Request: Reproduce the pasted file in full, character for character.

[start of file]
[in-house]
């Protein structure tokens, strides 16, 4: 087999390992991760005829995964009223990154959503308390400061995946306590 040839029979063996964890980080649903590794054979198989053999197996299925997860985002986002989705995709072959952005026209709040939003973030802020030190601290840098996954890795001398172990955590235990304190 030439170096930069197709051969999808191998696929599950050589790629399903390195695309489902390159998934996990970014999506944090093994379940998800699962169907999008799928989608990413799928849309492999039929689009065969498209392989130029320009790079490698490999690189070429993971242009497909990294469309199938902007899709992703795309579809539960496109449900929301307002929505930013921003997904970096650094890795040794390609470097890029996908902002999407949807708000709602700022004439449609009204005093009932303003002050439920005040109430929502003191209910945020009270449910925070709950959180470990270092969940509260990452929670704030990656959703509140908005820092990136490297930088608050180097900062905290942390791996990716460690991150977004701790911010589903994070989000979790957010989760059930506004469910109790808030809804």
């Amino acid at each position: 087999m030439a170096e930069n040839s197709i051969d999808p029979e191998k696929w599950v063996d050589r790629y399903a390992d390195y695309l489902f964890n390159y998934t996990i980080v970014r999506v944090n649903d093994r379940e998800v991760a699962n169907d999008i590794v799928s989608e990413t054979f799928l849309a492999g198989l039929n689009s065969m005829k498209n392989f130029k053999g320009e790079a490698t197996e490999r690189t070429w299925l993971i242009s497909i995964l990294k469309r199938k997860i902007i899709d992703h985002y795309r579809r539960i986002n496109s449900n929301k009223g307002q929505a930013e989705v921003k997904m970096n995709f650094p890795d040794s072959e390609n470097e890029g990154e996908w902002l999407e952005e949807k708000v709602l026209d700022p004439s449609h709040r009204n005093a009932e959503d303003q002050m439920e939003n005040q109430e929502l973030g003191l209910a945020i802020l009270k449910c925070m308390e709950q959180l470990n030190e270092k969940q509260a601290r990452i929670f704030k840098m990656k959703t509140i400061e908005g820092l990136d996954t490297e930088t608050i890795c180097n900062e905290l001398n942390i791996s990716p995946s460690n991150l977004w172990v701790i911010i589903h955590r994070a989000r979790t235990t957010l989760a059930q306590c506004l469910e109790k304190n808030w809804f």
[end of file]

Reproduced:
[in-house]
């Protein structure tokens, strides 16, 4: 087999390992991760005829995964009223990154959503308390400061995946306590 040839029979063996964890980080649903590794054979198989053999197996299925997860985002986002989705995709072959952005026209709040939003973030802020030190601290840098996954890795001398172990955590235990304190 030439170096930069197709051969999808191998696929599950050589790629399903390195695309489902390159998934996990970014999506944090093994379940998800699962169907999008799928989608990413799928849309492999039929689009065969498209392989130029320009790079490698490999690189070429993971242009497909990294469309199938902007899709992703795309579809539960496109449900929301307002929505930013921003997904970096650094890795040794390609470097890029996908902002999407949807708000709602700022004439449609009204005093009932303003002050439920005040109430929502003191209910945020009270449910925070709950959180470990270092969940509260990452929670704030990656959703509140908005820092990136490297930088608050180097900062905290942390791996990716460690991150977004701790911010589903994070989000979790957010989760059930506004469910109790808030809804």
């Amino acid at each position: 087999m030439a170096e930069n040839s197709i051969d999808p029979e191998k696929w599950v063996d050589r790629y399903a390992d390195y695309l489902f964890n390159y998934t996990i980080v970014r999506v944090n649903d093994r379940e998800v991760a699962n169907d999008i590794v799928s989608e990413t054979f799928l849309a492999g198989l039929n689009s065969m005829k498209n392989f130029k053999g320009e790079a490698t197996e490999r690189t070429w299925l993971i242009s497909i995964l990294k469309r199938k997860i902007i899709d992703h985002y795309r579809r539960i986002n496109s449900n929301k009223g307002q929505a930013e989705v921003k997904m970096n995709f650094p890795d040794s072959e390609n470097e890029g990154e996908w902002l999407e952005e949807k708000v709602l026209d700022p004439s449609h709040r009204n005093a009932e959503d303003q002050m439920e939003n005040q109430e929502l973030g003191l209910a945020i802020l009270k449910c925070m308390e709950q959180l470990n030190e270092k969940q509260a601290r990452i929670f704030k840098m990656k959703t509140i400061e908005g820092l990136d996954t490297e930088t608050i890795c180097n900062e905290l001398n942390i791996s990716p995946s460690n991150l977004w172990v701790i911010i589903h955590r994070a989000r979790t235990t957010l989760a059930q306590c506004l469910e109790k304190n808030w809804f």